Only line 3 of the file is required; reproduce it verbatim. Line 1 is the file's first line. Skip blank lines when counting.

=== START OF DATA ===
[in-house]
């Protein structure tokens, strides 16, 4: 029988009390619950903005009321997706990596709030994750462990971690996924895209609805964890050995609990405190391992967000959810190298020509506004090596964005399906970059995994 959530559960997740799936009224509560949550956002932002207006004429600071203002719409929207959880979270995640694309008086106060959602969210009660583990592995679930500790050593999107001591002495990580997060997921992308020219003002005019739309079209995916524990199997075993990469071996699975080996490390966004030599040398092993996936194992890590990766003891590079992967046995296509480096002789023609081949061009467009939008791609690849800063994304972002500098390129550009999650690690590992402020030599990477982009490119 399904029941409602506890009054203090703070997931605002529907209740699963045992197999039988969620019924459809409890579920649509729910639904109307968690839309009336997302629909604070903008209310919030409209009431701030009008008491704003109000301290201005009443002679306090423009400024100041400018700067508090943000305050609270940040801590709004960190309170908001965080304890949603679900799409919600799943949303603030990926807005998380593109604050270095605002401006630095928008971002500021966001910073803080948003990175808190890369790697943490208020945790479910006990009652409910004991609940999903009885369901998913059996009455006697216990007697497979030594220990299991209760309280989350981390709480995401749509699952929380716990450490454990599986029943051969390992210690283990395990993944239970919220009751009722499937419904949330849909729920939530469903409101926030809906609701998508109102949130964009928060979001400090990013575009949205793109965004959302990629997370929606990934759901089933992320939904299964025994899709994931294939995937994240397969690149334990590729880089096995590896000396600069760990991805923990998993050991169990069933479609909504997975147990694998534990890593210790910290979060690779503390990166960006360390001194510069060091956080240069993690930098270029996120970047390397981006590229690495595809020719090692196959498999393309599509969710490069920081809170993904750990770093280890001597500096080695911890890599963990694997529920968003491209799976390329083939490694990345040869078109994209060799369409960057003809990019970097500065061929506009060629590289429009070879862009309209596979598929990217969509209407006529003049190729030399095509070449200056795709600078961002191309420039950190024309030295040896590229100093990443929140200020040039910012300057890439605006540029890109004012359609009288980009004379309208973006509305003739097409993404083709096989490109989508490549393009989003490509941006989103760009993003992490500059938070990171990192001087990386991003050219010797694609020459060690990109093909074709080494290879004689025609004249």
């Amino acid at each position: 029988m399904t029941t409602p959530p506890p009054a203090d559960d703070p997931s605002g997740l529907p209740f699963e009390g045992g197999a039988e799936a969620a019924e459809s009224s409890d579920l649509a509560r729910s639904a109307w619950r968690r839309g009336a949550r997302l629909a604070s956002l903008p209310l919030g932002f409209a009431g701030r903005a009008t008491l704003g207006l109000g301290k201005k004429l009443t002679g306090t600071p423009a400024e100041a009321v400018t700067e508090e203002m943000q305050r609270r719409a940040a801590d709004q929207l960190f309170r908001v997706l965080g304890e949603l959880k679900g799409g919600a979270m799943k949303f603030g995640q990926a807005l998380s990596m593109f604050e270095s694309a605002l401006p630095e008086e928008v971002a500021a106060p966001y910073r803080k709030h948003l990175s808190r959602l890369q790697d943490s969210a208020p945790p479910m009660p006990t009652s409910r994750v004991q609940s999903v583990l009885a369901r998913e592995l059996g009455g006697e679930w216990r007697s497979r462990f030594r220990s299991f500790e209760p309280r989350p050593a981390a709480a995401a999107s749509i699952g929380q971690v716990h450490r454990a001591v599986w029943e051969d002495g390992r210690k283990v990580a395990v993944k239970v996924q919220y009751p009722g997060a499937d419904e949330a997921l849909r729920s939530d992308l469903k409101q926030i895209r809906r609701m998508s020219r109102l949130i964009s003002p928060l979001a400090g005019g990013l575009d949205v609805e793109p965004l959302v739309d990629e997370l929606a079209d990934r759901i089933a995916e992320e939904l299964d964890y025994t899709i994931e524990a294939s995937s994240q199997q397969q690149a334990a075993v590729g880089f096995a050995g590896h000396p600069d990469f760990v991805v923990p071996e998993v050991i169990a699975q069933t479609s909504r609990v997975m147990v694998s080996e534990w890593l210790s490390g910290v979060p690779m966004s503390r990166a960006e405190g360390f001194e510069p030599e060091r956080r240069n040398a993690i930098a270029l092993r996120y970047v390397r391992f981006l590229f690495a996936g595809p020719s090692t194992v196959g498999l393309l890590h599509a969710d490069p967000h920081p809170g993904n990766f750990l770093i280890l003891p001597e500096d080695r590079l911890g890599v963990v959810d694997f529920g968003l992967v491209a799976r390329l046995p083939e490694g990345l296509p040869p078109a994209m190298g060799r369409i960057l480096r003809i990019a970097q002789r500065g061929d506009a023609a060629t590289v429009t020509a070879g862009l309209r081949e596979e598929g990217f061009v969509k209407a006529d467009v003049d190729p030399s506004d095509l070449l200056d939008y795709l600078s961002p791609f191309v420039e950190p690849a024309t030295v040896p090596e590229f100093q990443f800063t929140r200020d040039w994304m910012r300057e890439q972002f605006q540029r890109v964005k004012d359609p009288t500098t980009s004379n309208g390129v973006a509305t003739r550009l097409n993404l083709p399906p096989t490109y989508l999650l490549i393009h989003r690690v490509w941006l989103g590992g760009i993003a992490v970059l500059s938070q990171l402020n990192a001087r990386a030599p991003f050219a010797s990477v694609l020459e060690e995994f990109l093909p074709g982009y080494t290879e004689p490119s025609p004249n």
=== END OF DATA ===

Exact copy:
């Amino acid at each position: 029988m399904t029941t409602p959530p506890p009054a203090d559960d703070p997931s605002g997740l529907p209740f699963e009390g045992g197999a039988e799936a969620a019924e459809s009224s409890d579920l649509a509560r729910s639904a109307w619950r968690r839309g009336a949550r997302l629909a604070s956002l903008p209310l919030g932002f409209a009431g701030r903005a009008t008491l704003g207006l109000g301290k201005k004429l009443t002679g306090t600071p423009a400024e100041a009321v400018t700067e508090e203002m943000q305050r609270r719409a940040a801590d709004q929207l960190f309170r908001v997706l965080g304890e949603l959880k679900g799409g919600a979270m799943k949303f603030g995640q990926a807005l998380s990596m593109f604050e270095s694309a605002l401006p630095e008086e928008v971002a500021a106060p966001y910073r803080k709030h948003l990175s808190r959602l890369q790697d943490s969210a208020p945790p479910m009660p006990t009652s409910r994750v004991q609940s999903v583990l009885a369901r998913e592995l059996g009455g006697e679930w216990r007697s497979r462990f030594r220990s299991f500790e209760p309280r989350p050593a981390a709480a995401a999107s749509i699952g929380q971690v716990h450490r454990a001591v599986w029943e051969d002495g390992r210690k283990v990580a395990v993944k239970v996924q919220y009751p009722g997060a499937d419904e949330a997921l849909r729920s939530d992308l469903k409101q926030i895209r809906r609701m998508s020219r109102l949130i964009s003002p928060l979001a400090g005019g990013l575009d949205v609805e793109p965004l959302v739309d990629e997370l929606a079209d990934r759901i089933a995916e992320e939904l299964d964890y025994t899709i994931e524990a294939s995937s994240q199997q397969q690149a334990a075993v590729g880089f096995a050995g590896h000396p600069d990469f760990v991805v923990p071996e998993v050991i169990a699975q069933t479609s909504r609990v997975m147990v694998s080996e534990w890593l210790s490390g910290v979060p690779m966004s503390r990166a960006e405190g360390f001194e510069p030599e060091r956080r240069n040398a993690i930098a270029l092993r996120y970047v390397r391992f981006l590229f690495a996936g595809p020719s090692t194992v196959g498999l393309l890590h599509a969710d490069p967000h920081p809170g993904n990766f750990l770093i280890l003891p001597e500096d080695r590079l911890g890599v963990v959810d694997f529920g968003l992967v491209a799976r390329l046995p083939e490694g990345l296509p040869p078109a994209m190298g060799r369409i960057l480096r003809i990019a970097q002789r500065g061929d506009a023609a060629t590289v429009t020509a070879g862009l309209r081949e596979e598929g990217f061009v969509k209407a006529d467009v003049d190729p030399s506004d095509l070449l200056d939008y795709l600078s961002p791609f191309v420039e950190p690849a024309t030295v040896p090596e590229f100093q990443f800063t929140r200020d040039w994304m910012r300057e890439q972002f605006q540029r890109v964005k004012d359609p009288t500098t980009s004379n309208g390129v973006a509305t003739r550009l097409n993404l083709p399906p096989t490109y989508l999650l490549i393009h989003r690690v490509w941006l989103g590992g760009i993003a992490v970059l500059s938070q990171l402020n990192a001087r990386a030599p991003f050219a010797s990477v694609l020459e060690e995994f990109l093909p074709g982009y080494t290879e004689p490119s025609p004249n």